View details for DOI 10.1016/j.biopsych.2008.03.002

    View details for Web of Science ID 000258357200012

    View details for PubMedID 18405882

  • PTPRD (protein tyrosine phosphatase receptor type delta) is associated with restless legs syndrome NATURE GENETICS Schormair, B., Kemlink, D., Roeske, D., Eckstein, G., Xiong, L., Lichtner, P., Ripke, S., Trenkwalder, C., Zimprich, A., Stiasny-Kolster, K., Oertel, W., Bachmann, C. G., Paulus, W., Hoegl, B., Frauscher, B., Gschliesser, V., Poewe, W., Peglau, I., Vodicka, P., Vavrova, J., Sonka, K., Nevsimalova, S., Montplaisir, J., Turecki, G., Rouleau, G., Gieger, C., Illig, T., Wichmann, H., Holsboer, F., Mueller-Myhsok, B., Meitinger, T., Winkelmann, J. 2008; 40 (8): 946-948


    We identified association of restless legs syndrome (RLS) with PTPRD at 9p23-24 in 2,458 affected individuals and 4,749 controls from Germany, Austria, Czechia and Canada. Two independent SNPs in the 5' UTR of splice variants expressed predominantly in the central nervous system showed highly significant P values (rs4626664, P(nominal/lambda corrected) = 5.91 x 10(-10), odds ratio (OR) = 1.44; rs1975197, P(nominal/lambda corrected) = 5.81 x 10(-9), OR = 1.31). This work identifies PTPRD as the fourth genome-wide significant locus for RLS.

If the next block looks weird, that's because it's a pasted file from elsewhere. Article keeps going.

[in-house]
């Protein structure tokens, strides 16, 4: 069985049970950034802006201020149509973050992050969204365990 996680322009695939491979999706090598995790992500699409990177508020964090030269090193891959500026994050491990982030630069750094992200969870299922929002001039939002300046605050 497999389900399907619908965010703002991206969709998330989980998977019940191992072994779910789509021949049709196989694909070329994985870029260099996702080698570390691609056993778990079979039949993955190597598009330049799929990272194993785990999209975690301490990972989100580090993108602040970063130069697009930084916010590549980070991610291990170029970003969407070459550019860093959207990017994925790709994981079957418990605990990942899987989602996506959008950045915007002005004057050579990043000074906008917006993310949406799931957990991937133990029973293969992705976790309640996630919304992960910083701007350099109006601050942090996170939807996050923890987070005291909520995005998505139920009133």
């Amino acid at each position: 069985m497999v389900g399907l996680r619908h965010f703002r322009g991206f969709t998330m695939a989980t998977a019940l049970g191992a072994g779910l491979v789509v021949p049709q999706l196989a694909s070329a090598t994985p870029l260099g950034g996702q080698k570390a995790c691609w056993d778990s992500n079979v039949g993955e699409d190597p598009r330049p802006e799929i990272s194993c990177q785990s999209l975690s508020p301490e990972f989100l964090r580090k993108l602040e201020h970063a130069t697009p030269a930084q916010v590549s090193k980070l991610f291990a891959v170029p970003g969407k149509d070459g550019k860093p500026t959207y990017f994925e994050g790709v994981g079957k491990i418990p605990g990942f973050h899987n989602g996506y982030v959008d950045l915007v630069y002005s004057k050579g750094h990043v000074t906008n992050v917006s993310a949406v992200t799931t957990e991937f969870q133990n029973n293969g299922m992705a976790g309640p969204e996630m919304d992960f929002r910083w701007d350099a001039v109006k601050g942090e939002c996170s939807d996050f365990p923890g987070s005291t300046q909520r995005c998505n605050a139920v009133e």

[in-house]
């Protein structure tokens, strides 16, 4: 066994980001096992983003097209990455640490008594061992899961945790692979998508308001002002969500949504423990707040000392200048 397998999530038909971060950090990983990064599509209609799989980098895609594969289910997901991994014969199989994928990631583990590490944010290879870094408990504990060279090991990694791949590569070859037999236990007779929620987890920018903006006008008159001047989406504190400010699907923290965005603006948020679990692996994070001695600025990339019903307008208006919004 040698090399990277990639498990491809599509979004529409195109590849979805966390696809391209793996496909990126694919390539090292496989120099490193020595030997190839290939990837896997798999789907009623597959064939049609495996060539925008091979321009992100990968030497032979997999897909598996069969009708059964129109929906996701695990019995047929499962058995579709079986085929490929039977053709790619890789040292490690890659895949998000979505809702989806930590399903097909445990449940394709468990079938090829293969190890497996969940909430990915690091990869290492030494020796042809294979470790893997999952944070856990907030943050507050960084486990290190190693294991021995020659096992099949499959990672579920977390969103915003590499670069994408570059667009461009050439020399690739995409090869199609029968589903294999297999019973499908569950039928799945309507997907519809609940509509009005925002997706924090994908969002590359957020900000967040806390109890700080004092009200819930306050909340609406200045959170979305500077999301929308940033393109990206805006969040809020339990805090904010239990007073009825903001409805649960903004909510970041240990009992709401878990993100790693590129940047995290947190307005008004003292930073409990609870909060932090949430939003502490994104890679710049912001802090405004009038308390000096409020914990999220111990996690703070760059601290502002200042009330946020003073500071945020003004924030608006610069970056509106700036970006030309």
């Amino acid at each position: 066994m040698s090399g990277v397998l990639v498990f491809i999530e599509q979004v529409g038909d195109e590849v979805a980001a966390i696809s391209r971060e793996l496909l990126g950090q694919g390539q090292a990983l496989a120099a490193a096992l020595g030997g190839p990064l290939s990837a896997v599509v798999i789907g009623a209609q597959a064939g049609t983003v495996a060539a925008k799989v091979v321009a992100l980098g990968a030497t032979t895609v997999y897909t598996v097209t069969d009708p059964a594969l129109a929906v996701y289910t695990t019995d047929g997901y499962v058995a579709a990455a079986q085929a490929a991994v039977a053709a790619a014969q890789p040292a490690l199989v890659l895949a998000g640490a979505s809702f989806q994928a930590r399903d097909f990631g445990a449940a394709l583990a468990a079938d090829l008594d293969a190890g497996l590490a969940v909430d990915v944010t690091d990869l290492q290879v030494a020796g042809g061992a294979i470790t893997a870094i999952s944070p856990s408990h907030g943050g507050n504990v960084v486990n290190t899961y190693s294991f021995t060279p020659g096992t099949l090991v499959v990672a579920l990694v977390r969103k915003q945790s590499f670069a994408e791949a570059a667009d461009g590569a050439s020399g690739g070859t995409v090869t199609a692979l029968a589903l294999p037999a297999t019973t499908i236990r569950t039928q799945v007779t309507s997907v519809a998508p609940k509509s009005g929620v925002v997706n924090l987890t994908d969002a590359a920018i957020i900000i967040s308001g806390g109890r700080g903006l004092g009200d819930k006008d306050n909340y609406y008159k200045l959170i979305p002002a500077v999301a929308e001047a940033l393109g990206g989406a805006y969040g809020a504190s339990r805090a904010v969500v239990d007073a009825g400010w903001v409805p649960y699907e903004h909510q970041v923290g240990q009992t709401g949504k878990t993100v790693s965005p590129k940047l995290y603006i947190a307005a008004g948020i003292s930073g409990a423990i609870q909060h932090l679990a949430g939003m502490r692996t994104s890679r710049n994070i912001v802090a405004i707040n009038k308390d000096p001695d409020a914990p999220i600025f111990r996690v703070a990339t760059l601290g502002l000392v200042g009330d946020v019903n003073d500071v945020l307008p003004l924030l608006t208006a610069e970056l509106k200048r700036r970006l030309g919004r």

View details for DOI 10.1038/ng.190

    View details for Web of Science ID 000258026900008

    View details for PubMedID 18660810

  • Genetics of restless legs syndrome CURRENT NEUROLOGY AND NEUROSCIENCE REPORTS Winkelmann, J. 2008; 8 (3): 211-216


    Restless legs syndrome (RLS) is a highly familial trait with heritability estimates of about 50%. It is a polygenetic disorder in which a number of variants contribute to the phenotype. Linkage studies in families with RLS revealed several loci but have not yet led to the identification of disease-causing sequence variants. Phenocopies, nonpenetrance, and possible intrafamilial heterogeneity make it difficult to define the exact candidate region. Genome-wide association studies identified variants within intronic or intergenic regions of MEIS1, BTBD9, and MAP2K5/LBOXCOR1. Carriers of one risk allele had a 50% increased risk of developing RLS. MEIS1 and LBXCOR1 are developmental factors and raise new pathophysiologic questions for RLS. These variants have weak and moderate effects and increase the risk of developing RLS. It is still possible that strong effects explain the occurrence of RLS in families. Therefore, linkage and association studies should be used congruently to dissect the complete genetic architecture of RLS.

    View details for Web of Science ID 000256319400005

    View details for PubMedID 18541116

  • Suggestive evidence for linkage for restless legs syndrome on chromosome 19p13 NEUROGENETICS Kemlink, D., Plazzi, G., Vetrugno, R., Provini, F., Polo, O., Stiasny-Kolster, K., Oertel, W., Nevsimalova, S., Sonka, K., Hoegl, B., Frauscher, B., Hadjigeorgiou, G. M., Pramstaller, P. P., Lichtner, P., Meitinger, T., Mueller-Myshok, B., Winkelmann, J., Montagna, P. 2008; 9 (2): 75-82